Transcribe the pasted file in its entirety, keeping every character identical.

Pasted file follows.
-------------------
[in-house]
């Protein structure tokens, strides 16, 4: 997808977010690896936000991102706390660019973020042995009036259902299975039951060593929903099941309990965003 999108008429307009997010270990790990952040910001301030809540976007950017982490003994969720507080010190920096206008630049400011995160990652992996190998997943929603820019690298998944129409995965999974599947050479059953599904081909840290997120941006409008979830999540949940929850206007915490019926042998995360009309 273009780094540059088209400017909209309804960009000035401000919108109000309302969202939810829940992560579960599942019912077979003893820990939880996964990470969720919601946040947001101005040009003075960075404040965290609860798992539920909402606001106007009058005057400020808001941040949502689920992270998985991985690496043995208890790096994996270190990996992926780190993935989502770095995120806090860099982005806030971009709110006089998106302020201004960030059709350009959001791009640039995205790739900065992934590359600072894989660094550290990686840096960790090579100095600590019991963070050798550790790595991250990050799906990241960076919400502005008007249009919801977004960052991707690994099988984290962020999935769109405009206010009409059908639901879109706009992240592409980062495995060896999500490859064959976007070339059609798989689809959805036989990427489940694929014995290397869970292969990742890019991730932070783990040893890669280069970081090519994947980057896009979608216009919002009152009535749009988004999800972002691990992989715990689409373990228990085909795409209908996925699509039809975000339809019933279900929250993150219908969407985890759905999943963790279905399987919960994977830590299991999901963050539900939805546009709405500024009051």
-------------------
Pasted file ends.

[in-house]
């Protein structure tokens, strides 16, 4: 997808977010690896936000991102706390660019973020042995009036259902299975039951060593929903099941309990965003 999108008429307009997010270990790990952040910001301030809540976007950017982490003994969720507080010190920096206008630049400011995160990652992996190998997943929603820019690298998944129409995965999974599947050479059953599904081909840290997120941006409008979830999540949940929850206007915490019926042998995360009309 273009780094540059088209400017909209309804960009000035401000919108109000309302969202939810829940992560579960599942019912077979003893820990939880996964990470969720919601946040947001101005040009003075960075404040965290609860798992539920909402606001106007009058005057400020808001941040949502689920992270998985991985690496043995208890790096994996270190990996992926780190993935989502770095995120806090860099982005806030971009709110006089998106302020201004960030059709350009959001791009640039995205790739900065992934590359600072894989660094550290990686840096960790090579100095600590019991963070050798550790790595991250990050799906990241960076919400502005008007249009919801977004960052991707690994099988984290962020999935769109405009206010009409059908639901879109706009992240592409980062495995060896999500490859064959976007070339059609798989689809959805036989990427489940694929014995290397869970292969990742890019991730932070783990040893890669280069970081090519994947980057896009979608216009919002009152009535749009988004999800972002691990992989715990689409373990228990085909795409209908996925699509039809975000339809019933279900929250993150219908969407985890759905999943963790279905399987919960994977830590299991999901963050539900939805546009709405500024009051």